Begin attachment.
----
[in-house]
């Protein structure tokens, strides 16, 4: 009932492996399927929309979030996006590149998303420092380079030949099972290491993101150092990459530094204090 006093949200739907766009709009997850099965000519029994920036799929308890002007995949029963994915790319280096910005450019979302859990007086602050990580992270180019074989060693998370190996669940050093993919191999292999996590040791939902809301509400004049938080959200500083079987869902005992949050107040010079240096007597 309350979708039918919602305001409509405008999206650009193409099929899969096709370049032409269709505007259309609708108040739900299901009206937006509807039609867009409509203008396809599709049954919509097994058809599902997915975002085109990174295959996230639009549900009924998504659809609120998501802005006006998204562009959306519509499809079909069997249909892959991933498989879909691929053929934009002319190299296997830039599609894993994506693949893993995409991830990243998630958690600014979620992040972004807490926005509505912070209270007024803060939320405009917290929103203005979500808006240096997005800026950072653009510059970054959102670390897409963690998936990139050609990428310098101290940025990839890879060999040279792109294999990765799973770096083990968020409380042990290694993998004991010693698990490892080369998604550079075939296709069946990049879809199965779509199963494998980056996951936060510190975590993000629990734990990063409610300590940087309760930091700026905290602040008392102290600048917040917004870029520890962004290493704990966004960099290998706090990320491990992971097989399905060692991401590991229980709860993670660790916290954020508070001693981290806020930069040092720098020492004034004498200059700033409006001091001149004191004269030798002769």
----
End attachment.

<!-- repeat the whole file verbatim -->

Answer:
[in-house]
């Protein structure tokens, strides 16, 4: 009932492996399927929309979030996006590149998303420092380079030949099972290491993101150092990459530094204090 006093949200739907766009709009997850099965000519029994920036799929308890002007995949029963994915790319280096910005450019979302859990007086602050990580992270180019074989060693998370190996669940050093993919191999292999996590040791939902809301509400004049938080959200500083079987869902005992949050107040010079240096007597 309350979708039918919602305001409509405008999206650009193409099929899969096709370049032409269709505007259309609708108040739900299901009206937006509807039609867009409509203008396809599709049954919509097994058809599902997915975002085109990174295959996230639009549900009924998504659809609120998501802005006006998204562009959306519509499809079909069997249909892959991933498989879909691929053929934009002319190299296997830039599609894993994506693949893993995409991830990243998630958690600014979620992040972004807490926005509505912070209270007024803060939320405009917290929103203005979500808006240096997005800026950072653009510059970054959102670390897409963690998936990139050609990428310098101290940025990839890879060999040279792109294999990765799973770096083990968020409380042990290694993998004991010693698990490892080369998604550079075939296709069946990049879809199965779509199963494998980056996951936060510190975590993000629990734990990063409610300590940087309760930091700026905290602040008392102290600048917040917004870029520890962004290493704990966004960099290998706090990320491990992971097989399905060692991401590991229980709860993670660790916290954020508070001693981290806020930069040092720098020492004034004498200059700033409006001091001149004191004269030798002769």